The following use case is based on a scenario in which you increase a system's efficiency by setting both datalink and flow properties. This use case is based on the configuration shown in the following figure.
Figure 7-3 System Configuration for Managing Resources on Datalinks and Flows
The figure shows the following two physical hosts that are connected to each other:
Host1 has the following configuration:
One non-global zone that functions as a server and router. Two interfaces are assigned to the zone: the net0 interface connects to the Internet and the net1 interface connects to the internal network including the Host2.
Flows are configured over net1 to isolate the traffic and implement control over how packets belonging to the flows use resources. For information about configuring flows, see Managing Network Resources by Using Flows.
Host2 has the following configuration:
Three non-global zones and their respective VNICs. The VNICs are configured over net0, whose NIC card supports ring allocation. For more information about ring allocation, see Managing NIC Rings.
Each zone's network processing load is different. In this example, zone1 functions as the HTTP client. The remaining zones, zone2 and zone3, function as the SSH client that tries to access Host1 through secure shell (SSH) protocol. The network traffic for zone1 is higher than zone2 and zone3 and is not time sensitive. However, the network traffic for zone2 and zone3 is low and time sensitive. Therefore, to process the network traffic faster for zone2 and zone3, you need to limit the bandwidth allocated to the network traffic for zone1. If the bandwidth allocated for zone1 is not limited, it will use all the available bandwidth. This leads to the denial of bandwidth to the remaining zones: zone2 and zone3.
A separate VNIC is configured as a software-based client. For an overview of MAC clients, see Allocating Rings in MAC Clients.
The tasks in this use case involve the following actions:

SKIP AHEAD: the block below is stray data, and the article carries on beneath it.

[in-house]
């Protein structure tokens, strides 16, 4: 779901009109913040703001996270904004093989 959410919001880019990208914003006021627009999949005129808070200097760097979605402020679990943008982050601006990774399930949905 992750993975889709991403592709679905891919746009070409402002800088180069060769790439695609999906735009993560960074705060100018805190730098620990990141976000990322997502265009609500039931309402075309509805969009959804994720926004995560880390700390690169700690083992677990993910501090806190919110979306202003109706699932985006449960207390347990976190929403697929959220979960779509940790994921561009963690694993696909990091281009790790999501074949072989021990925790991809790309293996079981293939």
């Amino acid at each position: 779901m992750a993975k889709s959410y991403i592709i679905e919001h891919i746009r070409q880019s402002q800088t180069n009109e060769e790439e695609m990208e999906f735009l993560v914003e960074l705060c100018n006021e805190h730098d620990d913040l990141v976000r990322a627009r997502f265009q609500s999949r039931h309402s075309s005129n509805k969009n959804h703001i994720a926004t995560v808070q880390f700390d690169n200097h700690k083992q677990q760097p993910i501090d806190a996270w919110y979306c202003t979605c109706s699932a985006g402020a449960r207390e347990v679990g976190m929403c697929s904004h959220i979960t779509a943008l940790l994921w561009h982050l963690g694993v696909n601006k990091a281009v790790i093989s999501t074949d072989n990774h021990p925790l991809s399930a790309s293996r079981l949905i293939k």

Creating a flow and configuring flow control – Flows are created over net1 to create a separate resource control over packets belonging to the flows that are received by net1 of Host1.
Configuring network resource properties for the VNICs on Host2 – Based on the processing load, each zone's VNIC is configured with a set of dedicated rings. A separate VNIC is also configured without dedicated rings as an example of a software-based client.
# ipadm NAME CLASS/TYPE STATE UNDER ADDR lo0 loopback ok -- -- lo0/v4 static ok -- 127.0.0.1/8 lo0/v6 static ok -- ::1/128 net1 ip ok -- -- net1/v4 static ok -- 192.168.200.103/24 net0 ip ok -- -- net0/v4 static ok -- 10.134.76.129/24
Create the following flows over net1 on Host1:
# flowadm add-flow -l net1 -a transport=tcp,local_ip=192.168.200.103,\ local_port=80,remote_ip=192.168.200.110 httpflow
sshflow – Contains all the SSH traffic coming in to and going out of net1.
# flowadm add-flow -l net1 -a transport=tcp,local_ip=192.168.200.103,\ local_port=22 sshflow
Implement resource control on the flows.
# flowadm FLOW LINK PROTO LADDR LPORT RADDR RPORT DSFLD httpflow net1 tcp 192.168.200.103 80 192.168.200.110 -- -- sshflow net1 tcp 192.168.200.103 22 -- -- -- # flowadm show-flowprop FLOW PROPERTY PERM VALUE DEFAULT POSSIBLE httpflow maxbw rw 500 -- -- httpflow priority rw medium medium low,medium,high httpflow hwflow r- off -- on,off sshflow maxbw rw -- -- -- sshflow priority rw high medium low,medium,high sshflow hwflow r- off -- on,off
For more information about the output, see the flowadm (1M) man page.
On Host2, configure VNICs over net0 for each zone.
# dladm create-vnic -l net0 vnic0 # dladm create-vnic -l net0 vnic1 # dladm create-vnic -l net0 vnic2
Implement resource controls on each VNIC.
# dladm set-linkprop -p rxrings=4,txrings=4 vnic0 # dladm set-linkprop -p rxrings=2,txrings=2 vnic1 # dladm set-linkprop -p rxrings=1,txrings=1 vnic2
# zonecfg -z zone1 # zonecfg:zone1> add net # zonecfg:zone1:net> set physical=vnic0 # zonecfg:zone1:net> end # zonecfg:zone1> commit # zonecfg:zone1> exit # zoneadm -z zone1 reboot # zonecfg -z zone2 # zonecfg:zone2> add net # zonecfg:zone2:net> set physical=vnic1 # zonecfg:zone2:net> end # zonecfg:zone2> commit # zonecfg:zone2> exit # zoneadm -z zone2 reboot # zonecfg -z zone3 # zonecfg:zone3> add net # zonecfg:zone3:net> set physical=vnic2 # zonecfg:zone3:net> end # zonecfg:zone3> commit # zonecfg:zone3> exit # zoneadm -z zone3 reboot
Create a software-based client that shares rings with the primary interface net0.
# dladm create-vnic -p rxrings=sw,txrings=sw -l net0 vnic3
Assume pool1, a set of CPUs in Host2, is assigned to zone1. Assign the same pool1 of CPUs to also manage network processes for zone1.
# dladm set-linkprop -p pool=pool1 vnic0